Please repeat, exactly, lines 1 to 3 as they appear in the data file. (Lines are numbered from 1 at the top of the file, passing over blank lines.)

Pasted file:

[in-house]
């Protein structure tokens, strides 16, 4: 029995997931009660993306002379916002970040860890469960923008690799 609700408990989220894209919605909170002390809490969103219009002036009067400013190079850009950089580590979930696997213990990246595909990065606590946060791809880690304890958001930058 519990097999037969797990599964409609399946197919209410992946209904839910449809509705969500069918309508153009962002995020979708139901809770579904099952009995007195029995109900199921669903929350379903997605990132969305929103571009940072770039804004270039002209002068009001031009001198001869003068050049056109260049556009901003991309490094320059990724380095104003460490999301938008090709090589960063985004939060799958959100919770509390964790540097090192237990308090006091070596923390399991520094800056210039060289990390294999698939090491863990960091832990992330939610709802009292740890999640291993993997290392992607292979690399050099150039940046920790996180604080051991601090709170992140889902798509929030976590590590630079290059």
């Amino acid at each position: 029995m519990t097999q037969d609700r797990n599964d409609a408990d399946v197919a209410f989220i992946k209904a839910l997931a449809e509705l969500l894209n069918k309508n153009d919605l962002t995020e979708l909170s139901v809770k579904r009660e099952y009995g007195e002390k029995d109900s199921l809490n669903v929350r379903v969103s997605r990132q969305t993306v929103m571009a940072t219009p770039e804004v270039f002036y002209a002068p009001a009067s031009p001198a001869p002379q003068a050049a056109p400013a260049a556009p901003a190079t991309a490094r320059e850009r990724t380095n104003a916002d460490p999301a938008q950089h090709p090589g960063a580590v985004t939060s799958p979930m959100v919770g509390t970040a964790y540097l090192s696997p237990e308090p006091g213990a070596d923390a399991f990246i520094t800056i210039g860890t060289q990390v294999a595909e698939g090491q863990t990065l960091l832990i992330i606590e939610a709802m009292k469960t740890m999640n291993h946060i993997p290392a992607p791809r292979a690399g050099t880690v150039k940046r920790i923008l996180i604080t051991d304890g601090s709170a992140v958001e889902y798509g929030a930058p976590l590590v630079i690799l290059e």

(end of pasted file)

[in-house]
């Protein structure tokens, strides 16, 4: 029995997931009660993306002379916002970040860890469960923008690799 609700408990989220894209919605909170002390809490969103219009002036009067400013190079850009950089580590979930696997213990990246595909990065606590946060791809880690304890958001930058 519990097999037969797990599964409609399946197919209410992946209904839910449809509705969500069918309508153009962002995020979708139901809770579904099952009995007195029995109900199921669903929350379903997605990132969305929103571009940072770039804004270039002209002068009001031009001198001869003068050049056109260049556009901003991309490094320059990724380095104003460490999301938008090709090589960063985004939060799958959100919770509390964790540097090192237990308090006091070596923390399991520094800056210039060289990390294999698939090491863990960091832990992330939610709802009292740890999640291993993997290392992607292979690399050099150039940046920790996180604080051991601090709170992140889902798509929030976590590590630079290059």
């Amino acid at each position: 029995m519990t097999q037969d609700r797990n599964d409609a408990d399946v197919a209410f989220i992946k209904a839910l997931a449809e509705l969500l894209n069918k309508n153009d919605l962002t995020e979708l909170s139901v809770k579904r009660e099952y009995g007195e002390k029995d109900s199921l809490n669903v929350r379903v969103s997605r990132q969305t993306v929103m571009a940072t219009p770039e804004v270039f002036y002209a002068p009001a009067s031009p001198a001869p002379q003068a050049a056109p400013a260049a556009p901003a190079t991309a490094r320059e850009r990724t380095n104003a916002d460490p999301a938008q950089h090709p090589g960063a580590v985004t939060s799958p979930m959100v919770g509390t970040a964790y540097l090192s696997p237990e308090p006091g213990a070596d923390a399991f990246i520094t800056i210039g860890t060289q990390v294999a595909e698939g090491q863990t990065l960091l832990i992330i606590e939610a709802m009292k469960t740890m999640n291993h946060i993997p290392a992607p791809r292979a690399g050099t880690v150039k940046r920790i923008l996180i604080t051991d304890g601090s709170a992140v958001e889902y798509g929030a930058p976590l590590v630079i690799l290059e």